An electronic calculator is typically a portable electronic device used to perform calculations, ranging from basic arithmetic to complex mathematics.
The first solid-state electronic calculator was created in the early 1960s. Pocket-sized devices became available in the 1970s, especially after the Intel 4004, the first microprocessor, was developed by Intel for the Japanese calculator company Busicom. They later became used commonly within the petroleum industry (oil and gas).
Modern electronic calculators vary from cheap, give-away, credit-card-sized models to sturdy desktop models with built-in printers. They became popular in the mid-1970s as the incorporation of integrated circuits reduced their size and cost. By the end of that decade, prices had dropped to the point where a basic calculator was affordable to most and they became common in schools.
Computer operating systems as far back as early Unix have included interactive calculator programs such as dc and hoc, and calculator functions are included in almost all personal digital assistant (PDA) type devices, the exceptions being a few dedicated address book and dictionary devices.
In addition to general purpose calculators, there are those designed for specific markets. For example, there are scientific calculators which include trigonometric and statistical calculations. Some calculators even have the ability to do computer algebra. Graphing calculators can be used to graph functions defined on the real line, or higher-dimensional Euclidean space. As of 2016, basic calculators cost little, but scientific and graphing models tend to cost more.
In 1986, calculators still represented an estimated 41% of the world's general-purpose hardware capacity to compute information. By 2007, this had diminished to less than 0.05%.
Summary: A short introduction to a antique calculator that I recently got
I first know about this thing when I was chatting with @jedishrfu a couple months ago, and I was fascinated by it. It functions like a soroban but looks way cooler and easier to carry around. Also, it is a important...
I thought this would be the place to pose this question. In the TV show Numb3rs Charlie plays with something I am not familiar with.
4-5 wire half rounds with beads on each half round.
Anyone know what this is? A calculator or toy?
I have been digging into the manual to figure out how to show digit separator (e.g 100,000). I do not seem to be able to find anything even though I have a vague memory that I have done it about a year ago. All I am managing to do is limit decimal places and show 100k instead of 100000.
HI y'all! I was just told by my programming teacher that I need a new graphing calculator. She told me to decide between the TI 89, Casio Classpad fx-cp400 (or fx cp500) or the TI-Nspire CX C.A.S. I don't know if greyscale or color matters though in the long run. I am a programmer and need...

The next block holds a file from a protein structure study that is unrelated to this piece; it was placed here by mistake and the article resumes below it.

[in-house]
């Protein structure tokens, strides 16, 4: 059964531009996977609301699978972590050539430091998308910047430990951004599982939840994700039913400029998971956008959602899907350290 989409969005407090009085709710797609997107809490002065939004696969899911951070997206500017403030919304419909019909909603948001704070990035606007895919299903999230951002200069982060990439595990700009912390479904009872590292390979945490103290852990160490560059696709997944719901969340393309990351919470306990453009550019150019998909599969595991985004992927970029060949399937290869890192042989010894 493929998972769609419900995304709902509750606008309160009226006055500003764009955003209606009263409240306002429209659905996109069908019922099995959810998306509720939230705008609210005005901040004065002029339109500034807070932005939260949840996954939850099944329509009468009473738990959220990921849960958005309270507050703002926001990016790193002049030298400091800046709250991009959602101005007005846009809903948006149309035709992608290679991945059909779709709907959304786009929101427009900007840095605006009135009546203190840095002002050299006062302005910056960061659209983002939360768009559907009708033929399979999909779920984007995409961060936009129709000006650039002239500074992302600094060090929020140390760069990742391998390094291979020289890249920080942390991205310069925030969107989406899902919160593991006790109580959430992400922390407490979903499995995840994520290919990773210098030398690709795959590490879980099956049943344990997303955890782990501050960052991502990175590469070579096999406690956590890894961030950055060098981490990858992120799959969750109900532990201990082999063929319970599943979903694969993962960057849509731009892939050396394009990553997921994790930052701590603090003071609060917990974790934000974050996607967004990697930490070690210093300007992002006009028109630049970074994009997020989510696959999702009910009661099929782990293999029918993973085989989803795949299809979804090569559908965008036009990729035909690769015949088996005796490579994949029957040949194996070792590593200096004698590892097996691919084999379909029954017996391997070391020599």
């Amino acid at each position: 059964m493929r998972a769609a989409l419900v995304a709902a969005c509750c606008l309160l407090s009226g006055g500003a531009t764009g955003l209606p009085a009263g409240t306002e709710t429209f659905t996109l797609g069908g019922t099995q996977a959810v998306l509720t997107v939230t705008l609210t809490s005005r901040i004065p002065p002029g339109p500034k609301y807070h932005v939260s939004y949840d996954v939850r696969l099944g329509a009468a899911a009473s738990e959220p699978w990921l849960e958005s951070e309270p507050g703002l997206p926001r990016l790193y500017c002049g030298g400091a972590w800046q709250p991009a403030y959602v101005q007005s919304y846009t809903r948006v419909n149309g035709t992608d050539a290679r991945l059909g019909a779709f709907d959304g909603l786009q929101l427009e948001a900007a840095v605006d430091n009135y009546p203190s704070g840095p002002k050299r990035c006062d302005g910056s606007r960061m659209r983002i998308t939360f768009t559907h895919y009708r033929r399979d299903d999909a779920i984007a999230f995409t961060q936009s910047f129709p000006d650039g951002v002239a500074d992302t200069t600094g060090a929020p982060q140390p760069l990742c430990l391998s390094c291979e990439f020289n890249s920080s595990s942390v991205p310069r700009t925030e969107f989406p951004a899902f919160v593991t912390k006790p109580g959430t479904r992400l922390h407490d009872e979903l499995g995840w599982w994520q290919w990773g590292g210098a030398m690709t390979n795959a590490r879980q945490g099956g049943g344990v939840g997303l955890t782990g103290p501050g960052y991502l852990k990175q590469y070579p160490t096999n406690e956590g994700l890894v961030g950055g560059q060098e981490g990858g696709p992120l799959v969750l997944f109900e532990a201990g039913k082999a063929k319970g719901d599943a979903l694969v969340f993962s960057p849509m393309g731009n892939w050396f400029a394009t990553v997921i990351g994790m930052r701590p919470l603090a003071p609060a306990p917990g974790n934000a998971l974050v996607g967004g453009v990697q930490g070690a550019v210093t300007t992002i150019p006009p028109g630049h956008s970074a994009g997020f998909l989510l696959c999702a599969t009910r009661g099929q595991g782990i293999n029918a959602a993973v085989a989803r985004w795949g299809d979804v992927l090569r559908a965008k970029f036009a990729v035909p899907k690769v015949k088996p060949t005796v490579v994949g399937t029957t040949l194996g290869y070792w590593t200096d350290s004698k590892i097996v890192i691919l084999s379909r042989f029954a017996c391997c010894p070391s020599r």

I'm getting pretty discouraged because I'm a straight A engineering student, but this semester I'm getting bad grades because I'm plugging things into my calculator wrong. I study a ton, and I definitely know the material, I just plug things into my calculator wrong and get the wrong answer.
Trying to complete some homework help I got a bit stuck on an elementary or common problem that was always a bit difficult.
I have a function f(x) and just want to plot log f(x) against log x. This is common in chemistry and biochemistry. It should have been easy. :redface:
I have picked up...
So i graduated with good gpa in a civil engineering program in a school in Québec. Problem is, at that said school, programmable calculators were allowed and we abused it. Every single integrals or derivatives or complex number manipulation was solved by it and now i transferred to another...
Well the texas instruments ti-84 calculator is my favorite toy. I use it for anything I can from getting a girl to put her phone number in my calculator to programming.
Is there a way to somehow add an external circuit that can make the ti-84 send text messages. I bet there would have to be a...
What is the best non-programmable scientific calculator with a scrollable (or otherwise easily accessible) memory of past calculations?
I would like to find one where the full decimal/standard answers from past calculations can easily be selected and used for new calculations. I already know...
I'm enrolled in College in the civil engineering program and am looking for guidance with calculating strength of steel square tubing.
We are making a project that has parameters.
1- Must be made of steel
2- 4"x6"x36" is maximum OD of section.
3- 14 lbs is maximum weight
4- the load...
Hello, I do a lot math and physics work, (predominantly advanced fundamental theories), and have consistently been hindered by a particular issue when it comes to a few of my defined functions. I feel like it would be a kind of "order of execution" issue with a simple solution, but though I've...